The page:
Lit­tle won­der

Marco Zanini thinks small at San­toni

Wallpaper - - March - San­toni Edited by Marco Zanini, san­ton­

‘The small­est things are al­ways the most pre­cious,’ says Marco Zanini. He is used to think­ing big, en­gi­neer­ing a string of suc­cess­ful brand re­launches, but in late 2016, Zanini down­sized to de­sign for ar­ti­sanal shoe­maker San­toni.

On a sun­less win­ter day, he ar­rives at Milan’s Casa degli Atel­lani – a Re­nais­sanceera city land­mark where Leonardo lived while paint­ing The Last Sup­per – and opens the door to the whim­si­cally deco apart­ment of the late ar­chi­tect Piero Por­taluppi, which served as the in­spi­ra­tion for Zanini’s new­est col­lec­tion. Por­taluppi was a key fig­ure of early 20th­cen­tury Milan, and his style be­came part of the city’s fab­ric in build­ings such as Palazzo Crespi, Villa Nec­chi and the Lib­erty-in­flu­enced ren­o­va­tion of Casa degli Atel­lani.

Zanini, a re­mark­ably tall man, passes through Por­taluppi’s foyer, a room fres­coed like an arboretum with fan palms, lau­rel, ivy and cac­tus, and takes a seat in the liv­ing room. ‘Small means pre­cise. Small means ag­ile,’ he con­tin­ues, bend­ing his knees sharply to perch on a petite ivory couch. ‘Small was the very idea that gave birth to this project.’

The Milan-born de­signer, for­merly cre­ative di­rec­tor of Hal­ston, Rochas and Schi­a­par­elli, and an alum­nus of Ver­sace and Dolce & Gab­bana, turned his back on Paris and New York for a home-town brand.

At San­toni, Zanini’s purview has been the in­tro­duc­tion of a care­fully con­sid­ered hand­ful of de­signs – the top tier of the com­pany’s footwear of­fer­ings, but also its first lines of men’s and women’s ap­parel, a pared-down cap­sule col­lec­tion of time­less wardrobe es­sen­tials he calls Edited.

‘The beauty of this project is its re­duced di­men­sions. Be­ing lim­ited in scale makes the work more dy­namic and au­ton­o­mous than at gi­ant cor­po­ra­tions,’ he says, rolling his eyes sky­ward at the thought of past frus­tra­tions. ‘Now I’m free of cer­tain dead­lines. And I’m not con­tend­ing with 500 cooks in the kitchen.’

‘Less is bet­ter,’ agrees An­gelo Flac­cavento, fash­ion jour­nal­ist and Zanini’s col­lab­o­ra­tor on the Edited project. ‘To­day we’re drown­ing in prod­ucts that are mostly point­less. This project is dif­fer­ent,’ he says.

At a time when de­sign­ers com­plain of the fash­ion in­dus­try’s cycli­cal stric­tures and a cease­less pres­sure to pro­duce, the lim­ited scale of the Edited col­lec­tion al­lows the pair time to con­tem­plate and ex­per­i­ment.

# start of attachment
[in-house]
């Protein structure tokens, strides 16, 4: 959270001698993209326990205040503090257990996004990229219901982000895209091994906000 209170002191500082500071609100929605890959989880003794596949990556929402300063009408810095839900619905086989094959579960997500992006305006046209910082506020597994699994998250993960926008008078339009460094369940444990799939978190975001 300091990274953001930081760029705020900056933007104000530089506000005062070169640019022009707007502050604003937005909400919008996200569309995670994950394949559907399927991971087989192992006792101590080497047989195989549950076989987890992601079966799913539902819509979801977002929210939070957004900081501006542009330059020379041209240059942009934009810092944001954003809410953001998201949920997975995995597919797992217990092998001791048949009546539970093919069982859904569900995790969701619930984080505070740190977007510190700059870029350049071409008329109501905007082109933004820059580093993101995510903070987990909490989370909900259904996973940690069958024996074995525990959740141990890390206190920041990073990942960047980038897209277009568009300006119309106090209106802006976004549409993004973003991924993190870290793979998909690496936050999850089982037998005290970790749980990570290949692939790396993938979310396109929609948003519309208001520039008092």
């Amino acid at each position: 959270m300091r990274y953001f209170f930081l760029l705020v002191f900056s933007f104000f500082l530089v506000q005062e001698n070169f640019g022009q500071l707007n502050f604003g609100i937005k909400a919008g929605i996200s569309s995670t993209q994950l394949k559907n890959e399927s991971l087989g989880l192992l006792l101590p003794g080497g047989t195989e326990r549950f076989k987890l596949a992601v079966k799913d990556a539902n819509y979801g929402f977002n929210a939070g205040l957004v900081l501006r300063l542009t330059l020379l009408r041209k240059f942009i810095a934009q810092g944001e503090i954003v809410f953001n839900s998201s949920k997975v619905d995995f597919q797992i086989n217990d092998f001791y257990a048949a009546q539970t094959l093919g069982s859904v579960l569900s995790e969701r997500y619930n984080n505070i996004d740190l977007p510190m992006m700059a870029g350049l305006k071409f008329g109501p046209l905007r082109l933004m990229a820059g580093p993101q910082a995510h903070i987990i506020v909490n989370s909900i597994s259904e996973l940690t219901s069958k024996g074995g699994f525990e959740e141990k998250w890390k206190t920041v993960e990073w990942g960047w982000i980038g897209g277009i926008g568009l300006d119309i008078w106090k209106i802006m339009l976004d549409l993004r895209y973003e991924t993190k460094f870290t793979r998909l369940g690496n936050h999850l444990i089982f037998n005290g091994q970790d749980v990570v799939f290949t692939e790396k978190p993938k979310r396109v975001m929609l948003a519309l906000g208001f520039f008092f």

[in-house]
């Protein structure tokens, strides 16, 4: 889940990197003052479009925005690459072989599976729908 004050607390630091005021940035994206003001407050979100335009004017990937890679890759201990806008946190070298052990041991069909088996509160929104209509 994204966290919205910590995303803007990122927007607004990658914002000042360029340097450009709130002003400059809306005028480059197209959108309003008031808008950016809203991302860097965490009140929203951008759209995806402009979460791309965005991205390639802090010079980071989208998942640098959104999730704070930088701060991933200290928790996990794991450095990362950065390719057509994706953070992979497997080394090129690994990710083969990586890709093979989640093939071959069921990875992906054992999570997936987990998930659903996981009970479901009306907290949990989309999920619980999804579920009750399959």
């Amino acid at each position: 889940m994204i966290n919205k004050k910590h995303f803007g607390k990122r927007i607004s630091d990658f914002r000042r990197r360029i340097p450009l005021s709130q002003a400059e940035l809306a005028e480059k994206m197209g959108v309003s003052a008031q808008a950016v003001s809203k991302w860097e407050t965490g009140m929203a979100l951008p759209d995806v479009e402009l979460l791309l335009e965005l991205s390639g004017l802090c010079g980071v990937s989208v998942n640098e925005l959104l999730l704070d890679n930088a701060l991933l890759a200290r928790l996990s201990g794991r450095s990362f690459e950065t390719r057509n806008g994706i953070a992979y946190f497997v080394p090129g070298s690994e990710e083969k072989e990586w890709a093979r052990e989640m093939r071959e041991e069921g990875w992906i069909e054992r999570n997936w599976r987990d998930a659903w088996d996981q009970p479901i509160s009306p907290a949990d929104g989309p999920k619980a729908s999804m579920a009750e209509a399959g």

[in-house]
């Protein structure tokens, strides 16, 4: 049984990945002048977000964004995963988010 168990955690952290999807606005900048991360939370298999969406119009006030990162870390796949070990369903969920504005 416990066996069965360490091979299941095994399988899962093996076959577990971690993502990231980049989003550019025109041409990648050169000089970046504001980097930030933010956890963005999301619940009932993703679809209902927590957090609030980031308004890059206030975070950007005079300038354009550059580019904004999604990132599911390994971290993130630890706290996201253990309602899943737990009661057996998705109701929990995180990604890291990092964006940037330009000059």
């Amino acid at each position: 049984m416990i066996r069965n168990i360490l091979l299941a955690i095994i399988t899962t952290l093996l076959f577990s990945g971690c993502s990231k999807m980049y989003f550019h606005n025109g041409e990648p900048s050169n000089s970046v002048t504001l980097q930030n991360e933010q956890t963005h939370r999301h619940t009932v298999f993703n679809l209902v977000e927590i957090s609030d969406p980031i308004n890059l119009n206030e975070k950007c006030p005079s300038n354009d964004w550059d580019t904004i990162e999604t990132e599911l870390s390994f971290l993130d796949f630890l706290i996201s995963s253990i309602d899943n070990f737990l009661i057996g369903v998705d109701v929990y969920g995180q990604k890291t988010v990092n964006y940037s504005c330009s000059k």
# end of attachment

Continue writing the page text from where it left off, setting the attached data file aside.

At San­toni, Zanini kicks off each col­lec­tion not with sketches but with a vis­ual and ver­bal con­cept, put to­gether with Flac­cavento, that be­comes a book when the cloth­ing col­lec­tion is com­plete. ‘Re­count­ing a col­lec­tion this way re­veals Marco’s ideas in de­sign­ing it, with his uni­verse of ref­er­ences con­densed into a jacket or a dress,’ says Flac­cavento. ‘I could never de­sign clothes,’ he con­tin­ues, ‘but it’s im­por­tant to have not just a vis­ual per­son but a ver­bal per­son. And to be a cu­ra­tor, or to be a jour­nal­ist, is the same mind­set be­cause the start­ing point is anal­y­sis.’

The lat­est out­ing of Edited has drawn on Por­taluppi’s home, and the book fea­tures im­ages of his kalei­do­scopic mar­ble col­lec­tion that still lines wood shelves in the liv­ing room (the 1,500 lit­tle mar­ble slabs, all cut to the same size, were as­sem­bled by a young ge­ol­o­gist in Rome in the mid-19th cen­tury, who trawled the city’s ar­chae­o­log­i­cal sites).

Ar­chi­tec­ture lasts. Mar­ble lasts. To re­lay the story of the clothes with these im­ages is a re­jec­tion of to­day’s over-evanes­cent fash­ion world, Zanini ar­gues. The hard­bound vol­ume is filled with quasi-psy­che­delic close-ups of stones: the blood-red veins of a rosy mar­ble and the painterly am­ber rings of a fos­silised wood, in­ter­spersed with very oc­ca­sional coolly moody im­ages of the col­lec­tion.

It’s un­der­state­ment as a com­mu­ni­ca­tion tool, but then Zanini is mo­ti­vated by re­jec­tion as much as cre­ation, hav­ing traded glitzier op­por­tu­ni­ties for the chance to cre­ate ex­actly what he wants: ‘an edit of things that don’t change ev­ery six months, de­signed to ac­com­pany the wearer in the long term’, as he ex­plains. There are no ex­tra­ne­ous de­tails, no wild cards in this soft-spo­ken, cere­bral col­lec­tion; only finely wrought ba­sics ren­dered in his sig­na­ture sub­dued pal­ette. In an in­dus­try shack­led by fast-paced pro­duc­tion and al­most in­stant ir­rel­e­vance, it’s the brave de­signer who aban­dons the lime­light to cre­ate what can en­dure.

‘The beauty of this project is its re­duced di­men­sions. Be­ing lim­ited in scale makes the work more dy­namic and au­ton­o­mous’

Marco Zanini with jour­nal­ist and project cu­ra­tor an­gelo flac­cavento at piero por­taluppi’s home in Milan

Small mar­ble Slabs – trawled from rome’s key arche­o­log­i­cal Sites – line Por­taluppi’s milan apart­ment (left). the ar­chi­tect’s home in­spired the lat­est edi­tion of edited (be­low)

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